In my last post, I talked about what we mean by living services, why they are being developed now and where we can expect to experience them. Today, let’s look at living services in the financial services industry.

In a GAFA (Google, Apple, Facebook and Amazon) world, customers are coming to expect intuitive, responsive products with built-in smart technology that are connected by a vast network—and they expect a best-in-class experience in all areas of their lives, including in their interactions with banks and other financial services organizations.

To meet these increasing expectations, banks should consider partnering with others to develop platforms to deliver services that can adapt in real time to fulfill customer needs in their everyday lives. I’m thinking of services that answer customer questions such as:

  • How can I get a mortgage or loan easily and swiftly?
  • Can I afford to purchase this?
  • How much money can I expect to have in a year’s time?
  • How can I invest my money to reach my objectives?

These questions are a move away from a simple statement-based approach to fluid snapshots of a customer’s wealth status in real time.

To answer these questions and others, banks will need to increase the level of interaction they have with customers, take advantage of the access they have to extensive data on customer behaviors, and embed customized financial services and products with partners in various areas, including housing, healthcare and travel.

Examples of financial services firms that have already headed in this direction include:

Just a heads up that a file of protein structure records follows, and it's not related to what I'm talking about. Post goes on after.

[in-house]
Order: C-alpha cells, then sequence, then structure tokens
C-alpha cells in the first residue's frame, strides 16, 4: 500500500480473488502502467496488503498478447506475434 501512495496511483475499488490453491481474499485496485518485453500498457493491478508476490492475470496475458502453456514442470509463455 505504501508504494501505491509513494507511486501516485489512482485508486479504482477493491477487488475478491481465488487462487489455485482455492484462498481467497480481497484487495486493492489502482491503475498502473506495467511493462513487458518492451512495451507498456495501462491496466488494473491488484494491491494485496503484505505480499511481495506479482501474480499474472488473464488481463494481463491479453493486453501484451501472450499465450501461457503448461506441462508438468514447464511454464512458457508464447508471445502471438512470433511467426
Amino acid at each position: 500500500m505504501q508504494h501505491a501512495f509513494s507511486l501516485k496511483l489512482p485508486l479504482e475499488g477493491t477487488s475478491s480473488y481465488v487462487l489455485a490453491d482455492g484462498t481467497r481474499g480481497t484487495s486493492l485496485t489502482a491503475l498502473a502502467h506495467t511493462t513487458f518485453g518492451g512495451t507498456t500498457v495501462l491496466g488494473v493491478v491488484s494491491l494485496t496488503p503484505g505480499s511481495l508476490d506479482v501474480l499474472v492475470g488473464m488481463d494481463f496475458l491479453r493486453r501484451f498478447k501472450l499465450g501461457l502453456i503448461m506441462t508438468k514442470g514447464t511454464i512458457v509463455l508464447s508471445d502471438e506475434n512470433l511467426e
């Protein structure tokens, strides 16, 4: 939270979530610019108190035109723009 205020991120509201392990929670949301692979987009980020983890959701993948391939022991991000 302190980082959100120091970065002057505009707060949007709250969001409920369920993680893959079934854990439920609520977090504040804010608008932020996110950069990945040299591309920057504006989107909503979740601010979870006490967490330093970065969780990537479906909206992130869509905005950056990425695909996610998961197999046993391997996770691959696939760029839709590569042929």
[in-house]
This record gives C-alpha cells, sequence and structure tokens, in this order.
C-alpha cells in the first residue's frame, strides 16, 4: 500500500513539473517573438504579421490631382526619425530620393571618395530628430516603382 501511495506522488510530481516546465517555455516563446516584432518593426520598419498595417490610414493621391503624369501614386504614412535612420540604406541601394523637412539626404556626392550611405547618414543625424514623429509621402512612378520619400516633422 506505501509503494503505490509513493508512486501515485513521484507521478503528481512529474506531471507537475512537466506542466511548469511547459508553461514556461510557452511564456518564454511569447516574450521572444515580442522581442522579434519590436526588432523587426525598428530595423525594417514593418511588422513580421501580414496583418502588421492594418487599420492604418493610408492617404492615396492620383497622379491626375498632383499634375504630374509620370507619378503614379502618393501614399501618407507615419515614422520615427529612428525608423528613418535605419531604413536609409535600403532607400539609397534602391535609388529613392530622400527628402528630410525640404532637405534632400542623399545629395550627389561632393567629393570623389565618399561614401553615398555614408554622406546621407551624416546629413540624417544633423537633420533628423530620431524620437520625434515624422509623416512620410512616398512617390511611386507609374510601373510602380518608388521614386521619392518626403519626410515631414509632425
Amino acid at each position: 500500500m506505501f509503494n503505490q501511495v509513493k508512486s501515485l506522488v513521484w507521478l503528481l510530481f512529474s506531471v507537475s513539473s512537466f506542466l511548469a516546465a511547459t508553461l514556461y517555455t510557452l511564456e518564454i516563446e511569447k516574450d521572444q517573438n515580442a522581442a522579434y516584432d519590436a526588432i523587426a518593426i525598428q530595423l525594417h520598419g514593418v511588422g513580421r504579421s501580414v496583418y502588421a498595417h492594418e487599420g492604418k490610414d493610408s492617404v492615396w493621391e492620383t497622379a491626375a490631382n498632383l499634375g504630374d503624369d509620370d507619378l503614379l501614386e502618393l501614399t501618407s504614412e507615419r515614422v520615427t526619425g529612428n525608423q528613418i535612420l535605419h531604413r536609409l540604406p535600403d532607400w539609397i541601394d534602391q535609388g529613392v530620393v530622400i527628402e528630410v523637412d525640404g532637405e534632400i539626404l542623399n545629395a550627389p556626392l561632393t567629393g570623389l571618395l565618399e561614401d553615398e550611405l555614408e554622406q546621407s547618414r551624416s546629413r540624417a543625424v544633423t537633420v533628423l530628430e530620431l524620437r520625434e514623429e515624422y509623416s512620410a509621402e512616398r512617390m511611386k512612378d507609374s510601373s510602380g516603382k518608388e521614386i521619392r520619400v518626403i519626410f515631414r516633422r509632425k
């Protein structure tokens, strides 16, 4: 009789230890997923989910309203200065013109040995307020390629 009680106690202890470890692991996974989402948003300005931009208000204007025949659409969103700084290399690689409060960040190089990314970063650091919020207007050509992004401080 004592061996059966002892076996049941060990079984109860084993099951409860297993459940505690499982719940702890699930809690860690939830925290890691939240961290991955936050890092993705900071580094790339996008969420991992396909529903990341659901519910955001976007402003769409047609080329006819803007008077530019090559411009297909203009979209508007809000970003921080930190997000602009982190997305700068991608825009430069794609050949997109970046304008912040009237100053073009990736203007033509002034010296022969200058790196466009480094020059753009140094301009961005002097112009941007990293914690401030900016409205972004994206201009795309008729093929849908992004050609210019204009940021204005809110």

• Mobile 30-seconds cash loan provided by mBank for impromptu financial needs, such as buying a washing machine at a department store
  • One-Click Mortgage by Hana Bank or dk by Danske Bank offer a quick and easy way to apply online for a mortgage(web and mobile)
  • Zillow, a US-based online real estate company, has extended its mortgage comparison services to create a mobile app preapproval service, enabling house buyers to secure a mortgage on the spot, as they view the house of their dreams
  • Payment processing and social banking services such as those offered by iGaranti
  • Fidor, an intelligent online digital bank centered on its user community

These types of experiential living services will not only generate new revenue streams for banks, but they will act as a multiplier for customer interactions and touchpoints. This, in turn, can help generate value for the bank by enabling it to be at the center of customers’ lives and needs. And these living services can help banks develop “exponential” business models—models which can enable an organization to develop new opportunities, expand across borders or stave off competitive forces.

In my next post, I’ll examine what Living Services will look like in tomorrow’s Insurance world.

In the meantime, to learn more, visit Beyond the Everyday Bank.

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